Manchester Pipeline Corp. v. Peoples Natural Gas Co.
United States Court of Appeals for the Tenth Circuit
862 F.2d 1439 (1988)
Manchester Pipeline Corp. (Manchester) (plaintiff) and Peoples Natural Gas Company (PNG) (defendant) began negotiating PNG’s purchase of gas from Manchester. During negotiations, Rod Donovan of PNG sent Manchester several sample gas purchase contracts, each stamped “draft copy.” Eventually, Donovan sent Manchester three copies of a document titled “Gas Purchase Contract.” There was no “draft copy” stamp on this document. Donovan also sent a letter that stated: “Enclosed for your review and approval, please find three copies of our Gas Purchase Contract . . . . If you find this Contract acceptable, please fully execute all three copies . . . and return to this office.” The alleged contract was for a ten-year term. Manchester signed and returned the copies. PNG never signed the received copies, and informed Manchester that it would not be doing so. Manchester signed a sales contract with a third party to mitigate its damages. Manchester brought suit for breach of contract. PNG argued that a contract did not exist, because Manchester had reason to know that PNG did not intend to form a contract until it had signed the document. At trial, Donovan testified that he “often, but not always” told parties with whom he was negotiating that any offers he made were subject to PNG management approval. Donovan’s boss testified that he let Donovan send out the Gas Purchase Contract “with the understanding that it may not get approved.” The jury found that a contract was formed and the district court awarded damages to Manchester. The district court instructed the jury to determine damages based on prevailing market price for year one of the contract, but gave the jury discretion to consider future market uncertainty in years two through ten of the contract. PNG appealed.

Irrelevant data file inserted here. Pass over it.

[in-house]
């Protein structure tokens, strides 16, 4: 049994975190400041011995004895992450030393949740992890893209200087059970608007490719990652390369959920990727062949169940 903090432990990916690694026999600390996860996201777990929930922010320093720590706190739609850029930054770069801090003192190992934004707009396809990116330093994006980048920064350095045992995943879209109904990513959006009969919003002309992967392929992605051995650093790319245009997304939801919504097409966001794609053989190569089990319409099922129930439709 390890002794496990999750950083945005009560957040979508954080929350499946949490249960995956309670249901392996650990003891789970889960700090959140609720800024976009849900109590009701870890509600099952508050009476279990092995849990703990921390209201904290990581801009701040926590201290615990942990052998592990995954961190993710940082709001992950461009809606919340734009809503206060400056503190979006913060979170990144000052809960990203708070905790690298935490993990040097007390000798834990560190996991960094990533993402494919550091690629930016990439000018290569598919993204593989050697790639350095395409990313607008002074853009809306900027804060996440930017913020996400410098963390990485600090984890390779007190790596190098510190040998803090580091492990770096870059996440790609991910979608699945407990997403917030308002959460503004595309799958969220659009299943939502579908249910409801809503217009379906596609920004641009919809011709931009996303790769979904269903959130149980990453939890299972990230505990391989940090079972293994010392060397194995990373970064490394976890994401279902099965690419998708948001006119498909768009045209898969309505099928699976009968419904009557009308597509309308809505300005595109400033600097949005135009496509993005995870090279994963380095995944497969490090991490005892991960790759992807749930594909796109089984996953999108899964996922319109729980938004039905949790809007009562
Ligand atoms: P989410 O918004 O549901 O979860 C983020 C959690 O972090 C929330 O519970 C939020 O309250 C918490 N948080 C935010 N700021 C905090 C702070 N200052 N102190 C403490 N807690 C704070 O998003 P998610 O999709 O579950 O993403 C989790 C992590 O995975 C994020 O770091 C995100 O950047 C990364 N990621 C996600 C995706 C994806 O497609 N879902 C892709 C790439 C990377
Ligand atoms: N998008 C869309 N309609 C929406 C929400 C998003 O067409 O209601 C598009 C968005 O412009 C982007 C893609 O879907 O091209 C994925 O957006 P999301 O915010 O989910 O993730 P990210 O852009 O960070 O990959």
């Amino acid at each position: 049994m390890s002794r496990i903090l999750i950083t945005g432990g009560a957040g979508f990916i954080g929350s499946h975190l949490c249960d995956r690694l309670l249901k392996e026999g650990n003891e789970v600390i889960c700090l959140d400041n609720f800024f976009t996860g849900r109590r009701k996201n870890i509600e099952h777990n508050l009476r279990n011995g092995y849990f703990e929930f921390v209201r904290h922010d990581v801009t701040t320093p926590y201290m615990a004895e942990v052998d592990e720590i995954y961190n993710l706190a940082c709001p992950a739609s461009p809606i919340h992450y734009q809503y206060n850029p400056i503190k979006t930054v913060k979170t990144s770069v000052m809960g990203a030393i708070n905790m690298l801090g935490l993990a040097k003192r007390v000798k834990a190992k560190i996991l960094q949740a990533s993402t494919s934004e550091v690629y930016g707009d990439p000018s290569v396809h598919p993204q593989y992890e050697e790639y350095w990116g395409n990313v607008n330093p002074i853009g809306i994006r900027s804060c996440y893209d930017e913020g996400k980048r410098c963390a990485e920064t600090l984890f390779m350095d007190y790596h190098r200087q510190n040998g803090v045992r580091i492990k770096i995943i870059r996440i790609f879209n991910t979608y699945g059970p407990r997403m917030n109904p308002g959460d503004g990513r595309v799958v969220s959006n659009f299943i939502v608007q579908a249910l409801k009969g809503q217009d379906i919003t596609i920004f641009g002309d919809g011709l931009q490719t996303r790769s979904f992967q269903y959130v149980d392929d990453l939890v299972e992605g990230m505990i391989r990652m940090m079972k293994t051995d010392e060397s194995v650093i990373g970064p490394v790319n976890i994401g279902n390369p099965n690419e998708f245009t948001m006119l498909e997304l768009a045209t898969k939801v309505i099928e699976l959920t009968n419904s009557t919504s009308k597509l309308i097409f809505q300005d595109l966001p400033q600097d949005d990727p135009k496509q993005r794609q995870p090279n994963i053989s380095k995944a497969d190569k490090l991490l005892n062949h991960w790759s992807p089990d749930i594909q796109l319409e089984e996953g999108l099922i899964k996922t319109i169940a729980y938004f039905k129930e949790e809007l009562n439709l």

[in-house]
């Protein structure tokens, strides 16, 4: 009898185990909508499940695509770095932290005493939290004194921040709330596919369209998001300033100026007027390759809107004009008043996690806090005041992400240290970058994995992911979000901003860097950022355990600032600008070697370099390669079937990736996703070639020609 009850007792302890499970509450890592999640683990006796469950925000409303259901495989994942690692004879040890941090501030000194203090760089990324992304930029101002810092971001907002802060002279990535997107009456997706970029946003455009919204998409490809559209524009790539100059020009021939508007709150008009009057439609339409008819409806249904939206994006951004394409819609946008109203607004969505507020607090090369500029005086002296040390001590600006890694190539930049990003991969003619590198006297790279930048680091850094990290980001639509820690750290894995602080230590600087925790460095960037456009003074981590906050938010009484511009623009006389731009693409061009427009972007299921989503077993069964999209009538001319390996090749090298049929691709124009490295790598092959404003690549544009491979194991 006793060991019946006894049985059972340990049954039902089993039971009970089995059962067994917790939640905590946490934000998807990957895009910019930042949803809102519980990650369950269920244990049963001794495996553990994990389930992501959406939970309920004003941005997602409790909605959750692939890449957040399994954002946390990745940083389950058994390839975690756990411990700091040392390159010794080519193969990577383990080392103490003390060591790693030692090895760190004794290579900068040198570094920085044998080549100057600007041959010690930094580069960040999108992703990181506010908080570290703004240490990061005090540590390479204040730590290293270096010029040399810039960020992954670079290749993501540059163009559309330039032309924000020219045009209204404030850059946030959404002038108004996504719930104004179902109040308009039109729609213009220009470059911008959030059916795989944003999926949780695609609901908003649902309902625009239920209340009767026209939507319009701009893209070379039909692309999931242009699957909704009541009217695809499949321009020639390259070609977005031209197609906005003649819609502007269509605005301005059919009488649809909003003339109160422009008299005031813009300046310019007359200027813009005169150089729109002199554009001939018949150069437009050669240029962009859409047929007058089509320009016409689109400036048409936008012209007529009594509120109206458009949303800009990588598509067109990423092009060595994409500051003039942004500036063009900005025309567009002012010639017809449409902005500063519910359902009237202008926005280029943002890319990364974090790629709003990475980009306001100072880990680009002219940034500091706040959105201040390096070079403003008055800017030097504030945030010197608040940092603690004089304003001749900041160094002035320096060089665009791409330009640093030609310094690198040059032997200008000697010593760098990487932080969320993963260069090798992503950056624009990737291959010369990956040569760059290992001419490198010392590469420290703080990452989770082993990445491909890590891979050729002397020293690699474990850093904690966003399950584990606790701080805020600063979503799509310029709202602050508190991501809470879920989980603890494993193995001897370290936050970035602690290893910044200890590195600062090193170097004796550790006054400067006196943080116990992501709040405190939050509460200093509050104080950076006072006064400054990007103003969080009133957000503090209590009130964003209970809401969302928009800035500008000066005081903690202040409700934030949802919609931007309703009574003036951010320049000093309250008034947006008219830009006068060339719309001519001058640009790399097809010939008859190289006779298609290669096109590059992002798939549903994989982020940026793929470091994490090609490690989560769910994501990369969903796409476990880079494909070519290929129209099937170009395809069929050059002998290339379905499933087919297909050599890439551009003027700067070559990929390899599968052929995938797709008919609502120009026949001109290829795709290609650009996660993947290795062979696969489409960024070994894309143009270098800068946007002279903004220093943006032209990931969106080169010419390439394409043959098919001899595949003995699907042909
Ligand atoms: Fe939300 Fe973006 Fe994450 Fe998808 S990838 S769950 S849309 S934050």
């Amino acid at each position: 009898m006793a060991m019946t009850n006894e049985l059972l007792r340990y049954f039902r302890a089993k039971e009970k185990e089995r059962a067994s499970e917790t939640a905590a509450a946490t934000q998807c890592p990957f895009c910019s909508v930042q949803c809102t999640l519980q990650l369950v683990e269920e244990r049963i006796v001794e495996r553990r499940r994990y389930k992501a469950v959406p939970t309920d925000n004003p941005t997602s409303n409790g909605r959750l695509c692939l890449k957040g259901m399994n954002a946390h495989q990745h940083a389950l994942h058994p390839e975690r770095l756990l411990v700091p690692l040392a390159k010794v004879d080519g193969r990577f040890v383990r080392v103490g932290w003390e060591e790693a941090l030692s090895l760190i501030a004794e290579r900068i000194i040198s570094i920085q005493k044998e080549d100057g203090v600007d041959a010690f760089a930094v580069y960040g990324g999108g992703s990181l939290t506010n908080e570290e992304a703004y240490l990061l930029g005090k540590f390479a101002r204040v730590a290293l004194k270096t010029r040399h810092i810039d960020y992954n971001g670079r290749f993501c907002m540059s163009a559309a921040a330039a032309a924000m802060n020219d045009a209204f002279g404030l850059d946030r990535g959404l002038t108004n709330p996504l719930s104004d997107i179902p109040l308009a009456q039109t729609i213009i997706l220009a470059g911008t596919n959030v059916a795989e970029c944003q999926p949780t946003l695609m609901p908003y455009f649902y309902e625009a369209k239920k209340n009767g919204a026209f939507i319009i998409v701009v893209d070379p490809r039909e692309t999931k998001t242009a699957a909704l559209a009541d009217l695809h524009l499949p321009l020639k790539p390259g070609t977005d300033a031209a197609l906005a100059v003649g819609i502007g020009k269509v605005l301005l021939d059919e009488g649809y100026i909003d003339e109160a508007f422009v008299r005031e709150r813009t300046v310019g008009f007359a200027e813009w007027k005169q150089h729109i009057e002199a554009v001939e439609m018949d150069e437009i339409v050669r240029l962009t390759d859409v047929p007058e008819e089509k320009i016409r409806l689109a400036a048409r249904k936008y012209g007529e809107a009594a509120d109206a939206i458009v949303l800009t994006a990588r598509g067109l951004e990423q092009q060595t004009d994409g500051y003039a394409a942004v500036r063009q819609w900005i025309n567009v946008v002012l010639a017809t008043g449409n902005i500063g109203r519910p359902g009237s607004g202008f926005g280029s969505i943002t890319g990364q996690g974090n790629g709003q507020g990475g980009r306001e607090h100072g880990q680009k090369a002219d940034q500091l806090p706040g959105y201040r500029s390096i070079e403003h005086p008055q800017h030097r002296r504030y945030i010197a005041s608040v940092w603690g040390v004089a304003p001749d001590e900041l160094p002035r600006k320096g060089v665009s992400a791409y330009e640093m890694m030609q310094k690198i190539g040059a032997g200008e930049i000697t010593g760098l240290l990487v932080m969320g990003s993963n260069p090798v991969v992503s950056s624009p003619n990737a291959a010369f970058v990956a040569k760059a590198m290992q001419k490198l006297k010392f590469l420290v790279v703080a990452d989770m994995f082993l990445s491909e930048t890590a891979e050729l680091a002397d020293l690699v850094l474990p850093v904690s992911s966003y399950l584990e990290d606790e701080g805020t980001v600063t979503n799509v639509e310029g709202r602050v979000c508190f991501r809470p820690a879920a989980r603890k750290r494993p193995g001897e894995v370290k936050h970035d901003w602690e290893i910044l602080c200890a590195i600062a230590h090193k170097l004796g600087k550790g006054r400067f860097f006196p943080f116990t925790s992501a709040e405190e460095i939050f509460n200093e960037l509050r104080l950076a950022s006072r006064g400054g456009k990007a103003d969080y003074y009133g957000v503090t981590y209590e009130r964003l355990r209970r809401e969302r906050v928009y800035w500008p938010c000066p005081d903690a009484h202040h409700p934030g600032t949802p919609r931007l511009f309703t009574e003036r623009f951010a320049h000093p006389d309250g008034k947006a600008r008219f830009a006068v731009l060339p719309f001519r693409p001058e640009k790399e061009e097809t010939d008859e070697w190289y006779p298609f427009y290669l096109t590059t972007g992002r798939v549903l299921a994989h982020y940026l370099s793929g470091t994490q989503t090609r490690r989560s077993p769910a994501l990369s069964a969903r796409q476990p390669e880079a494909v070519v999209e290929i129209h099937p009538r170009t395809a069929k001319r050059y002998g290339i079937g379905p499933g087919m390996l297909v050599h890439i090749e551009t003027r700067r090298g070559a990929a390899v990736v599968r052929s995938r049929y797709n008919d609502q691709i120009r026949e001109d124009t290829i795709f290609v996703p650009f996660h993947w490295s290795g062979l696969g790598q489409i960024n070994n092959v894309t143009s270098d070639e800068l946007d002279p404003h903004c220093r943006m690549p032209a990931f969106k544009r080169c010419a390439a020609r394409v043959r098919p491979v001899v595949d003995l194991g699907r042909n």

Rule of Law
Holding and Reasoning (Anderson, J.)
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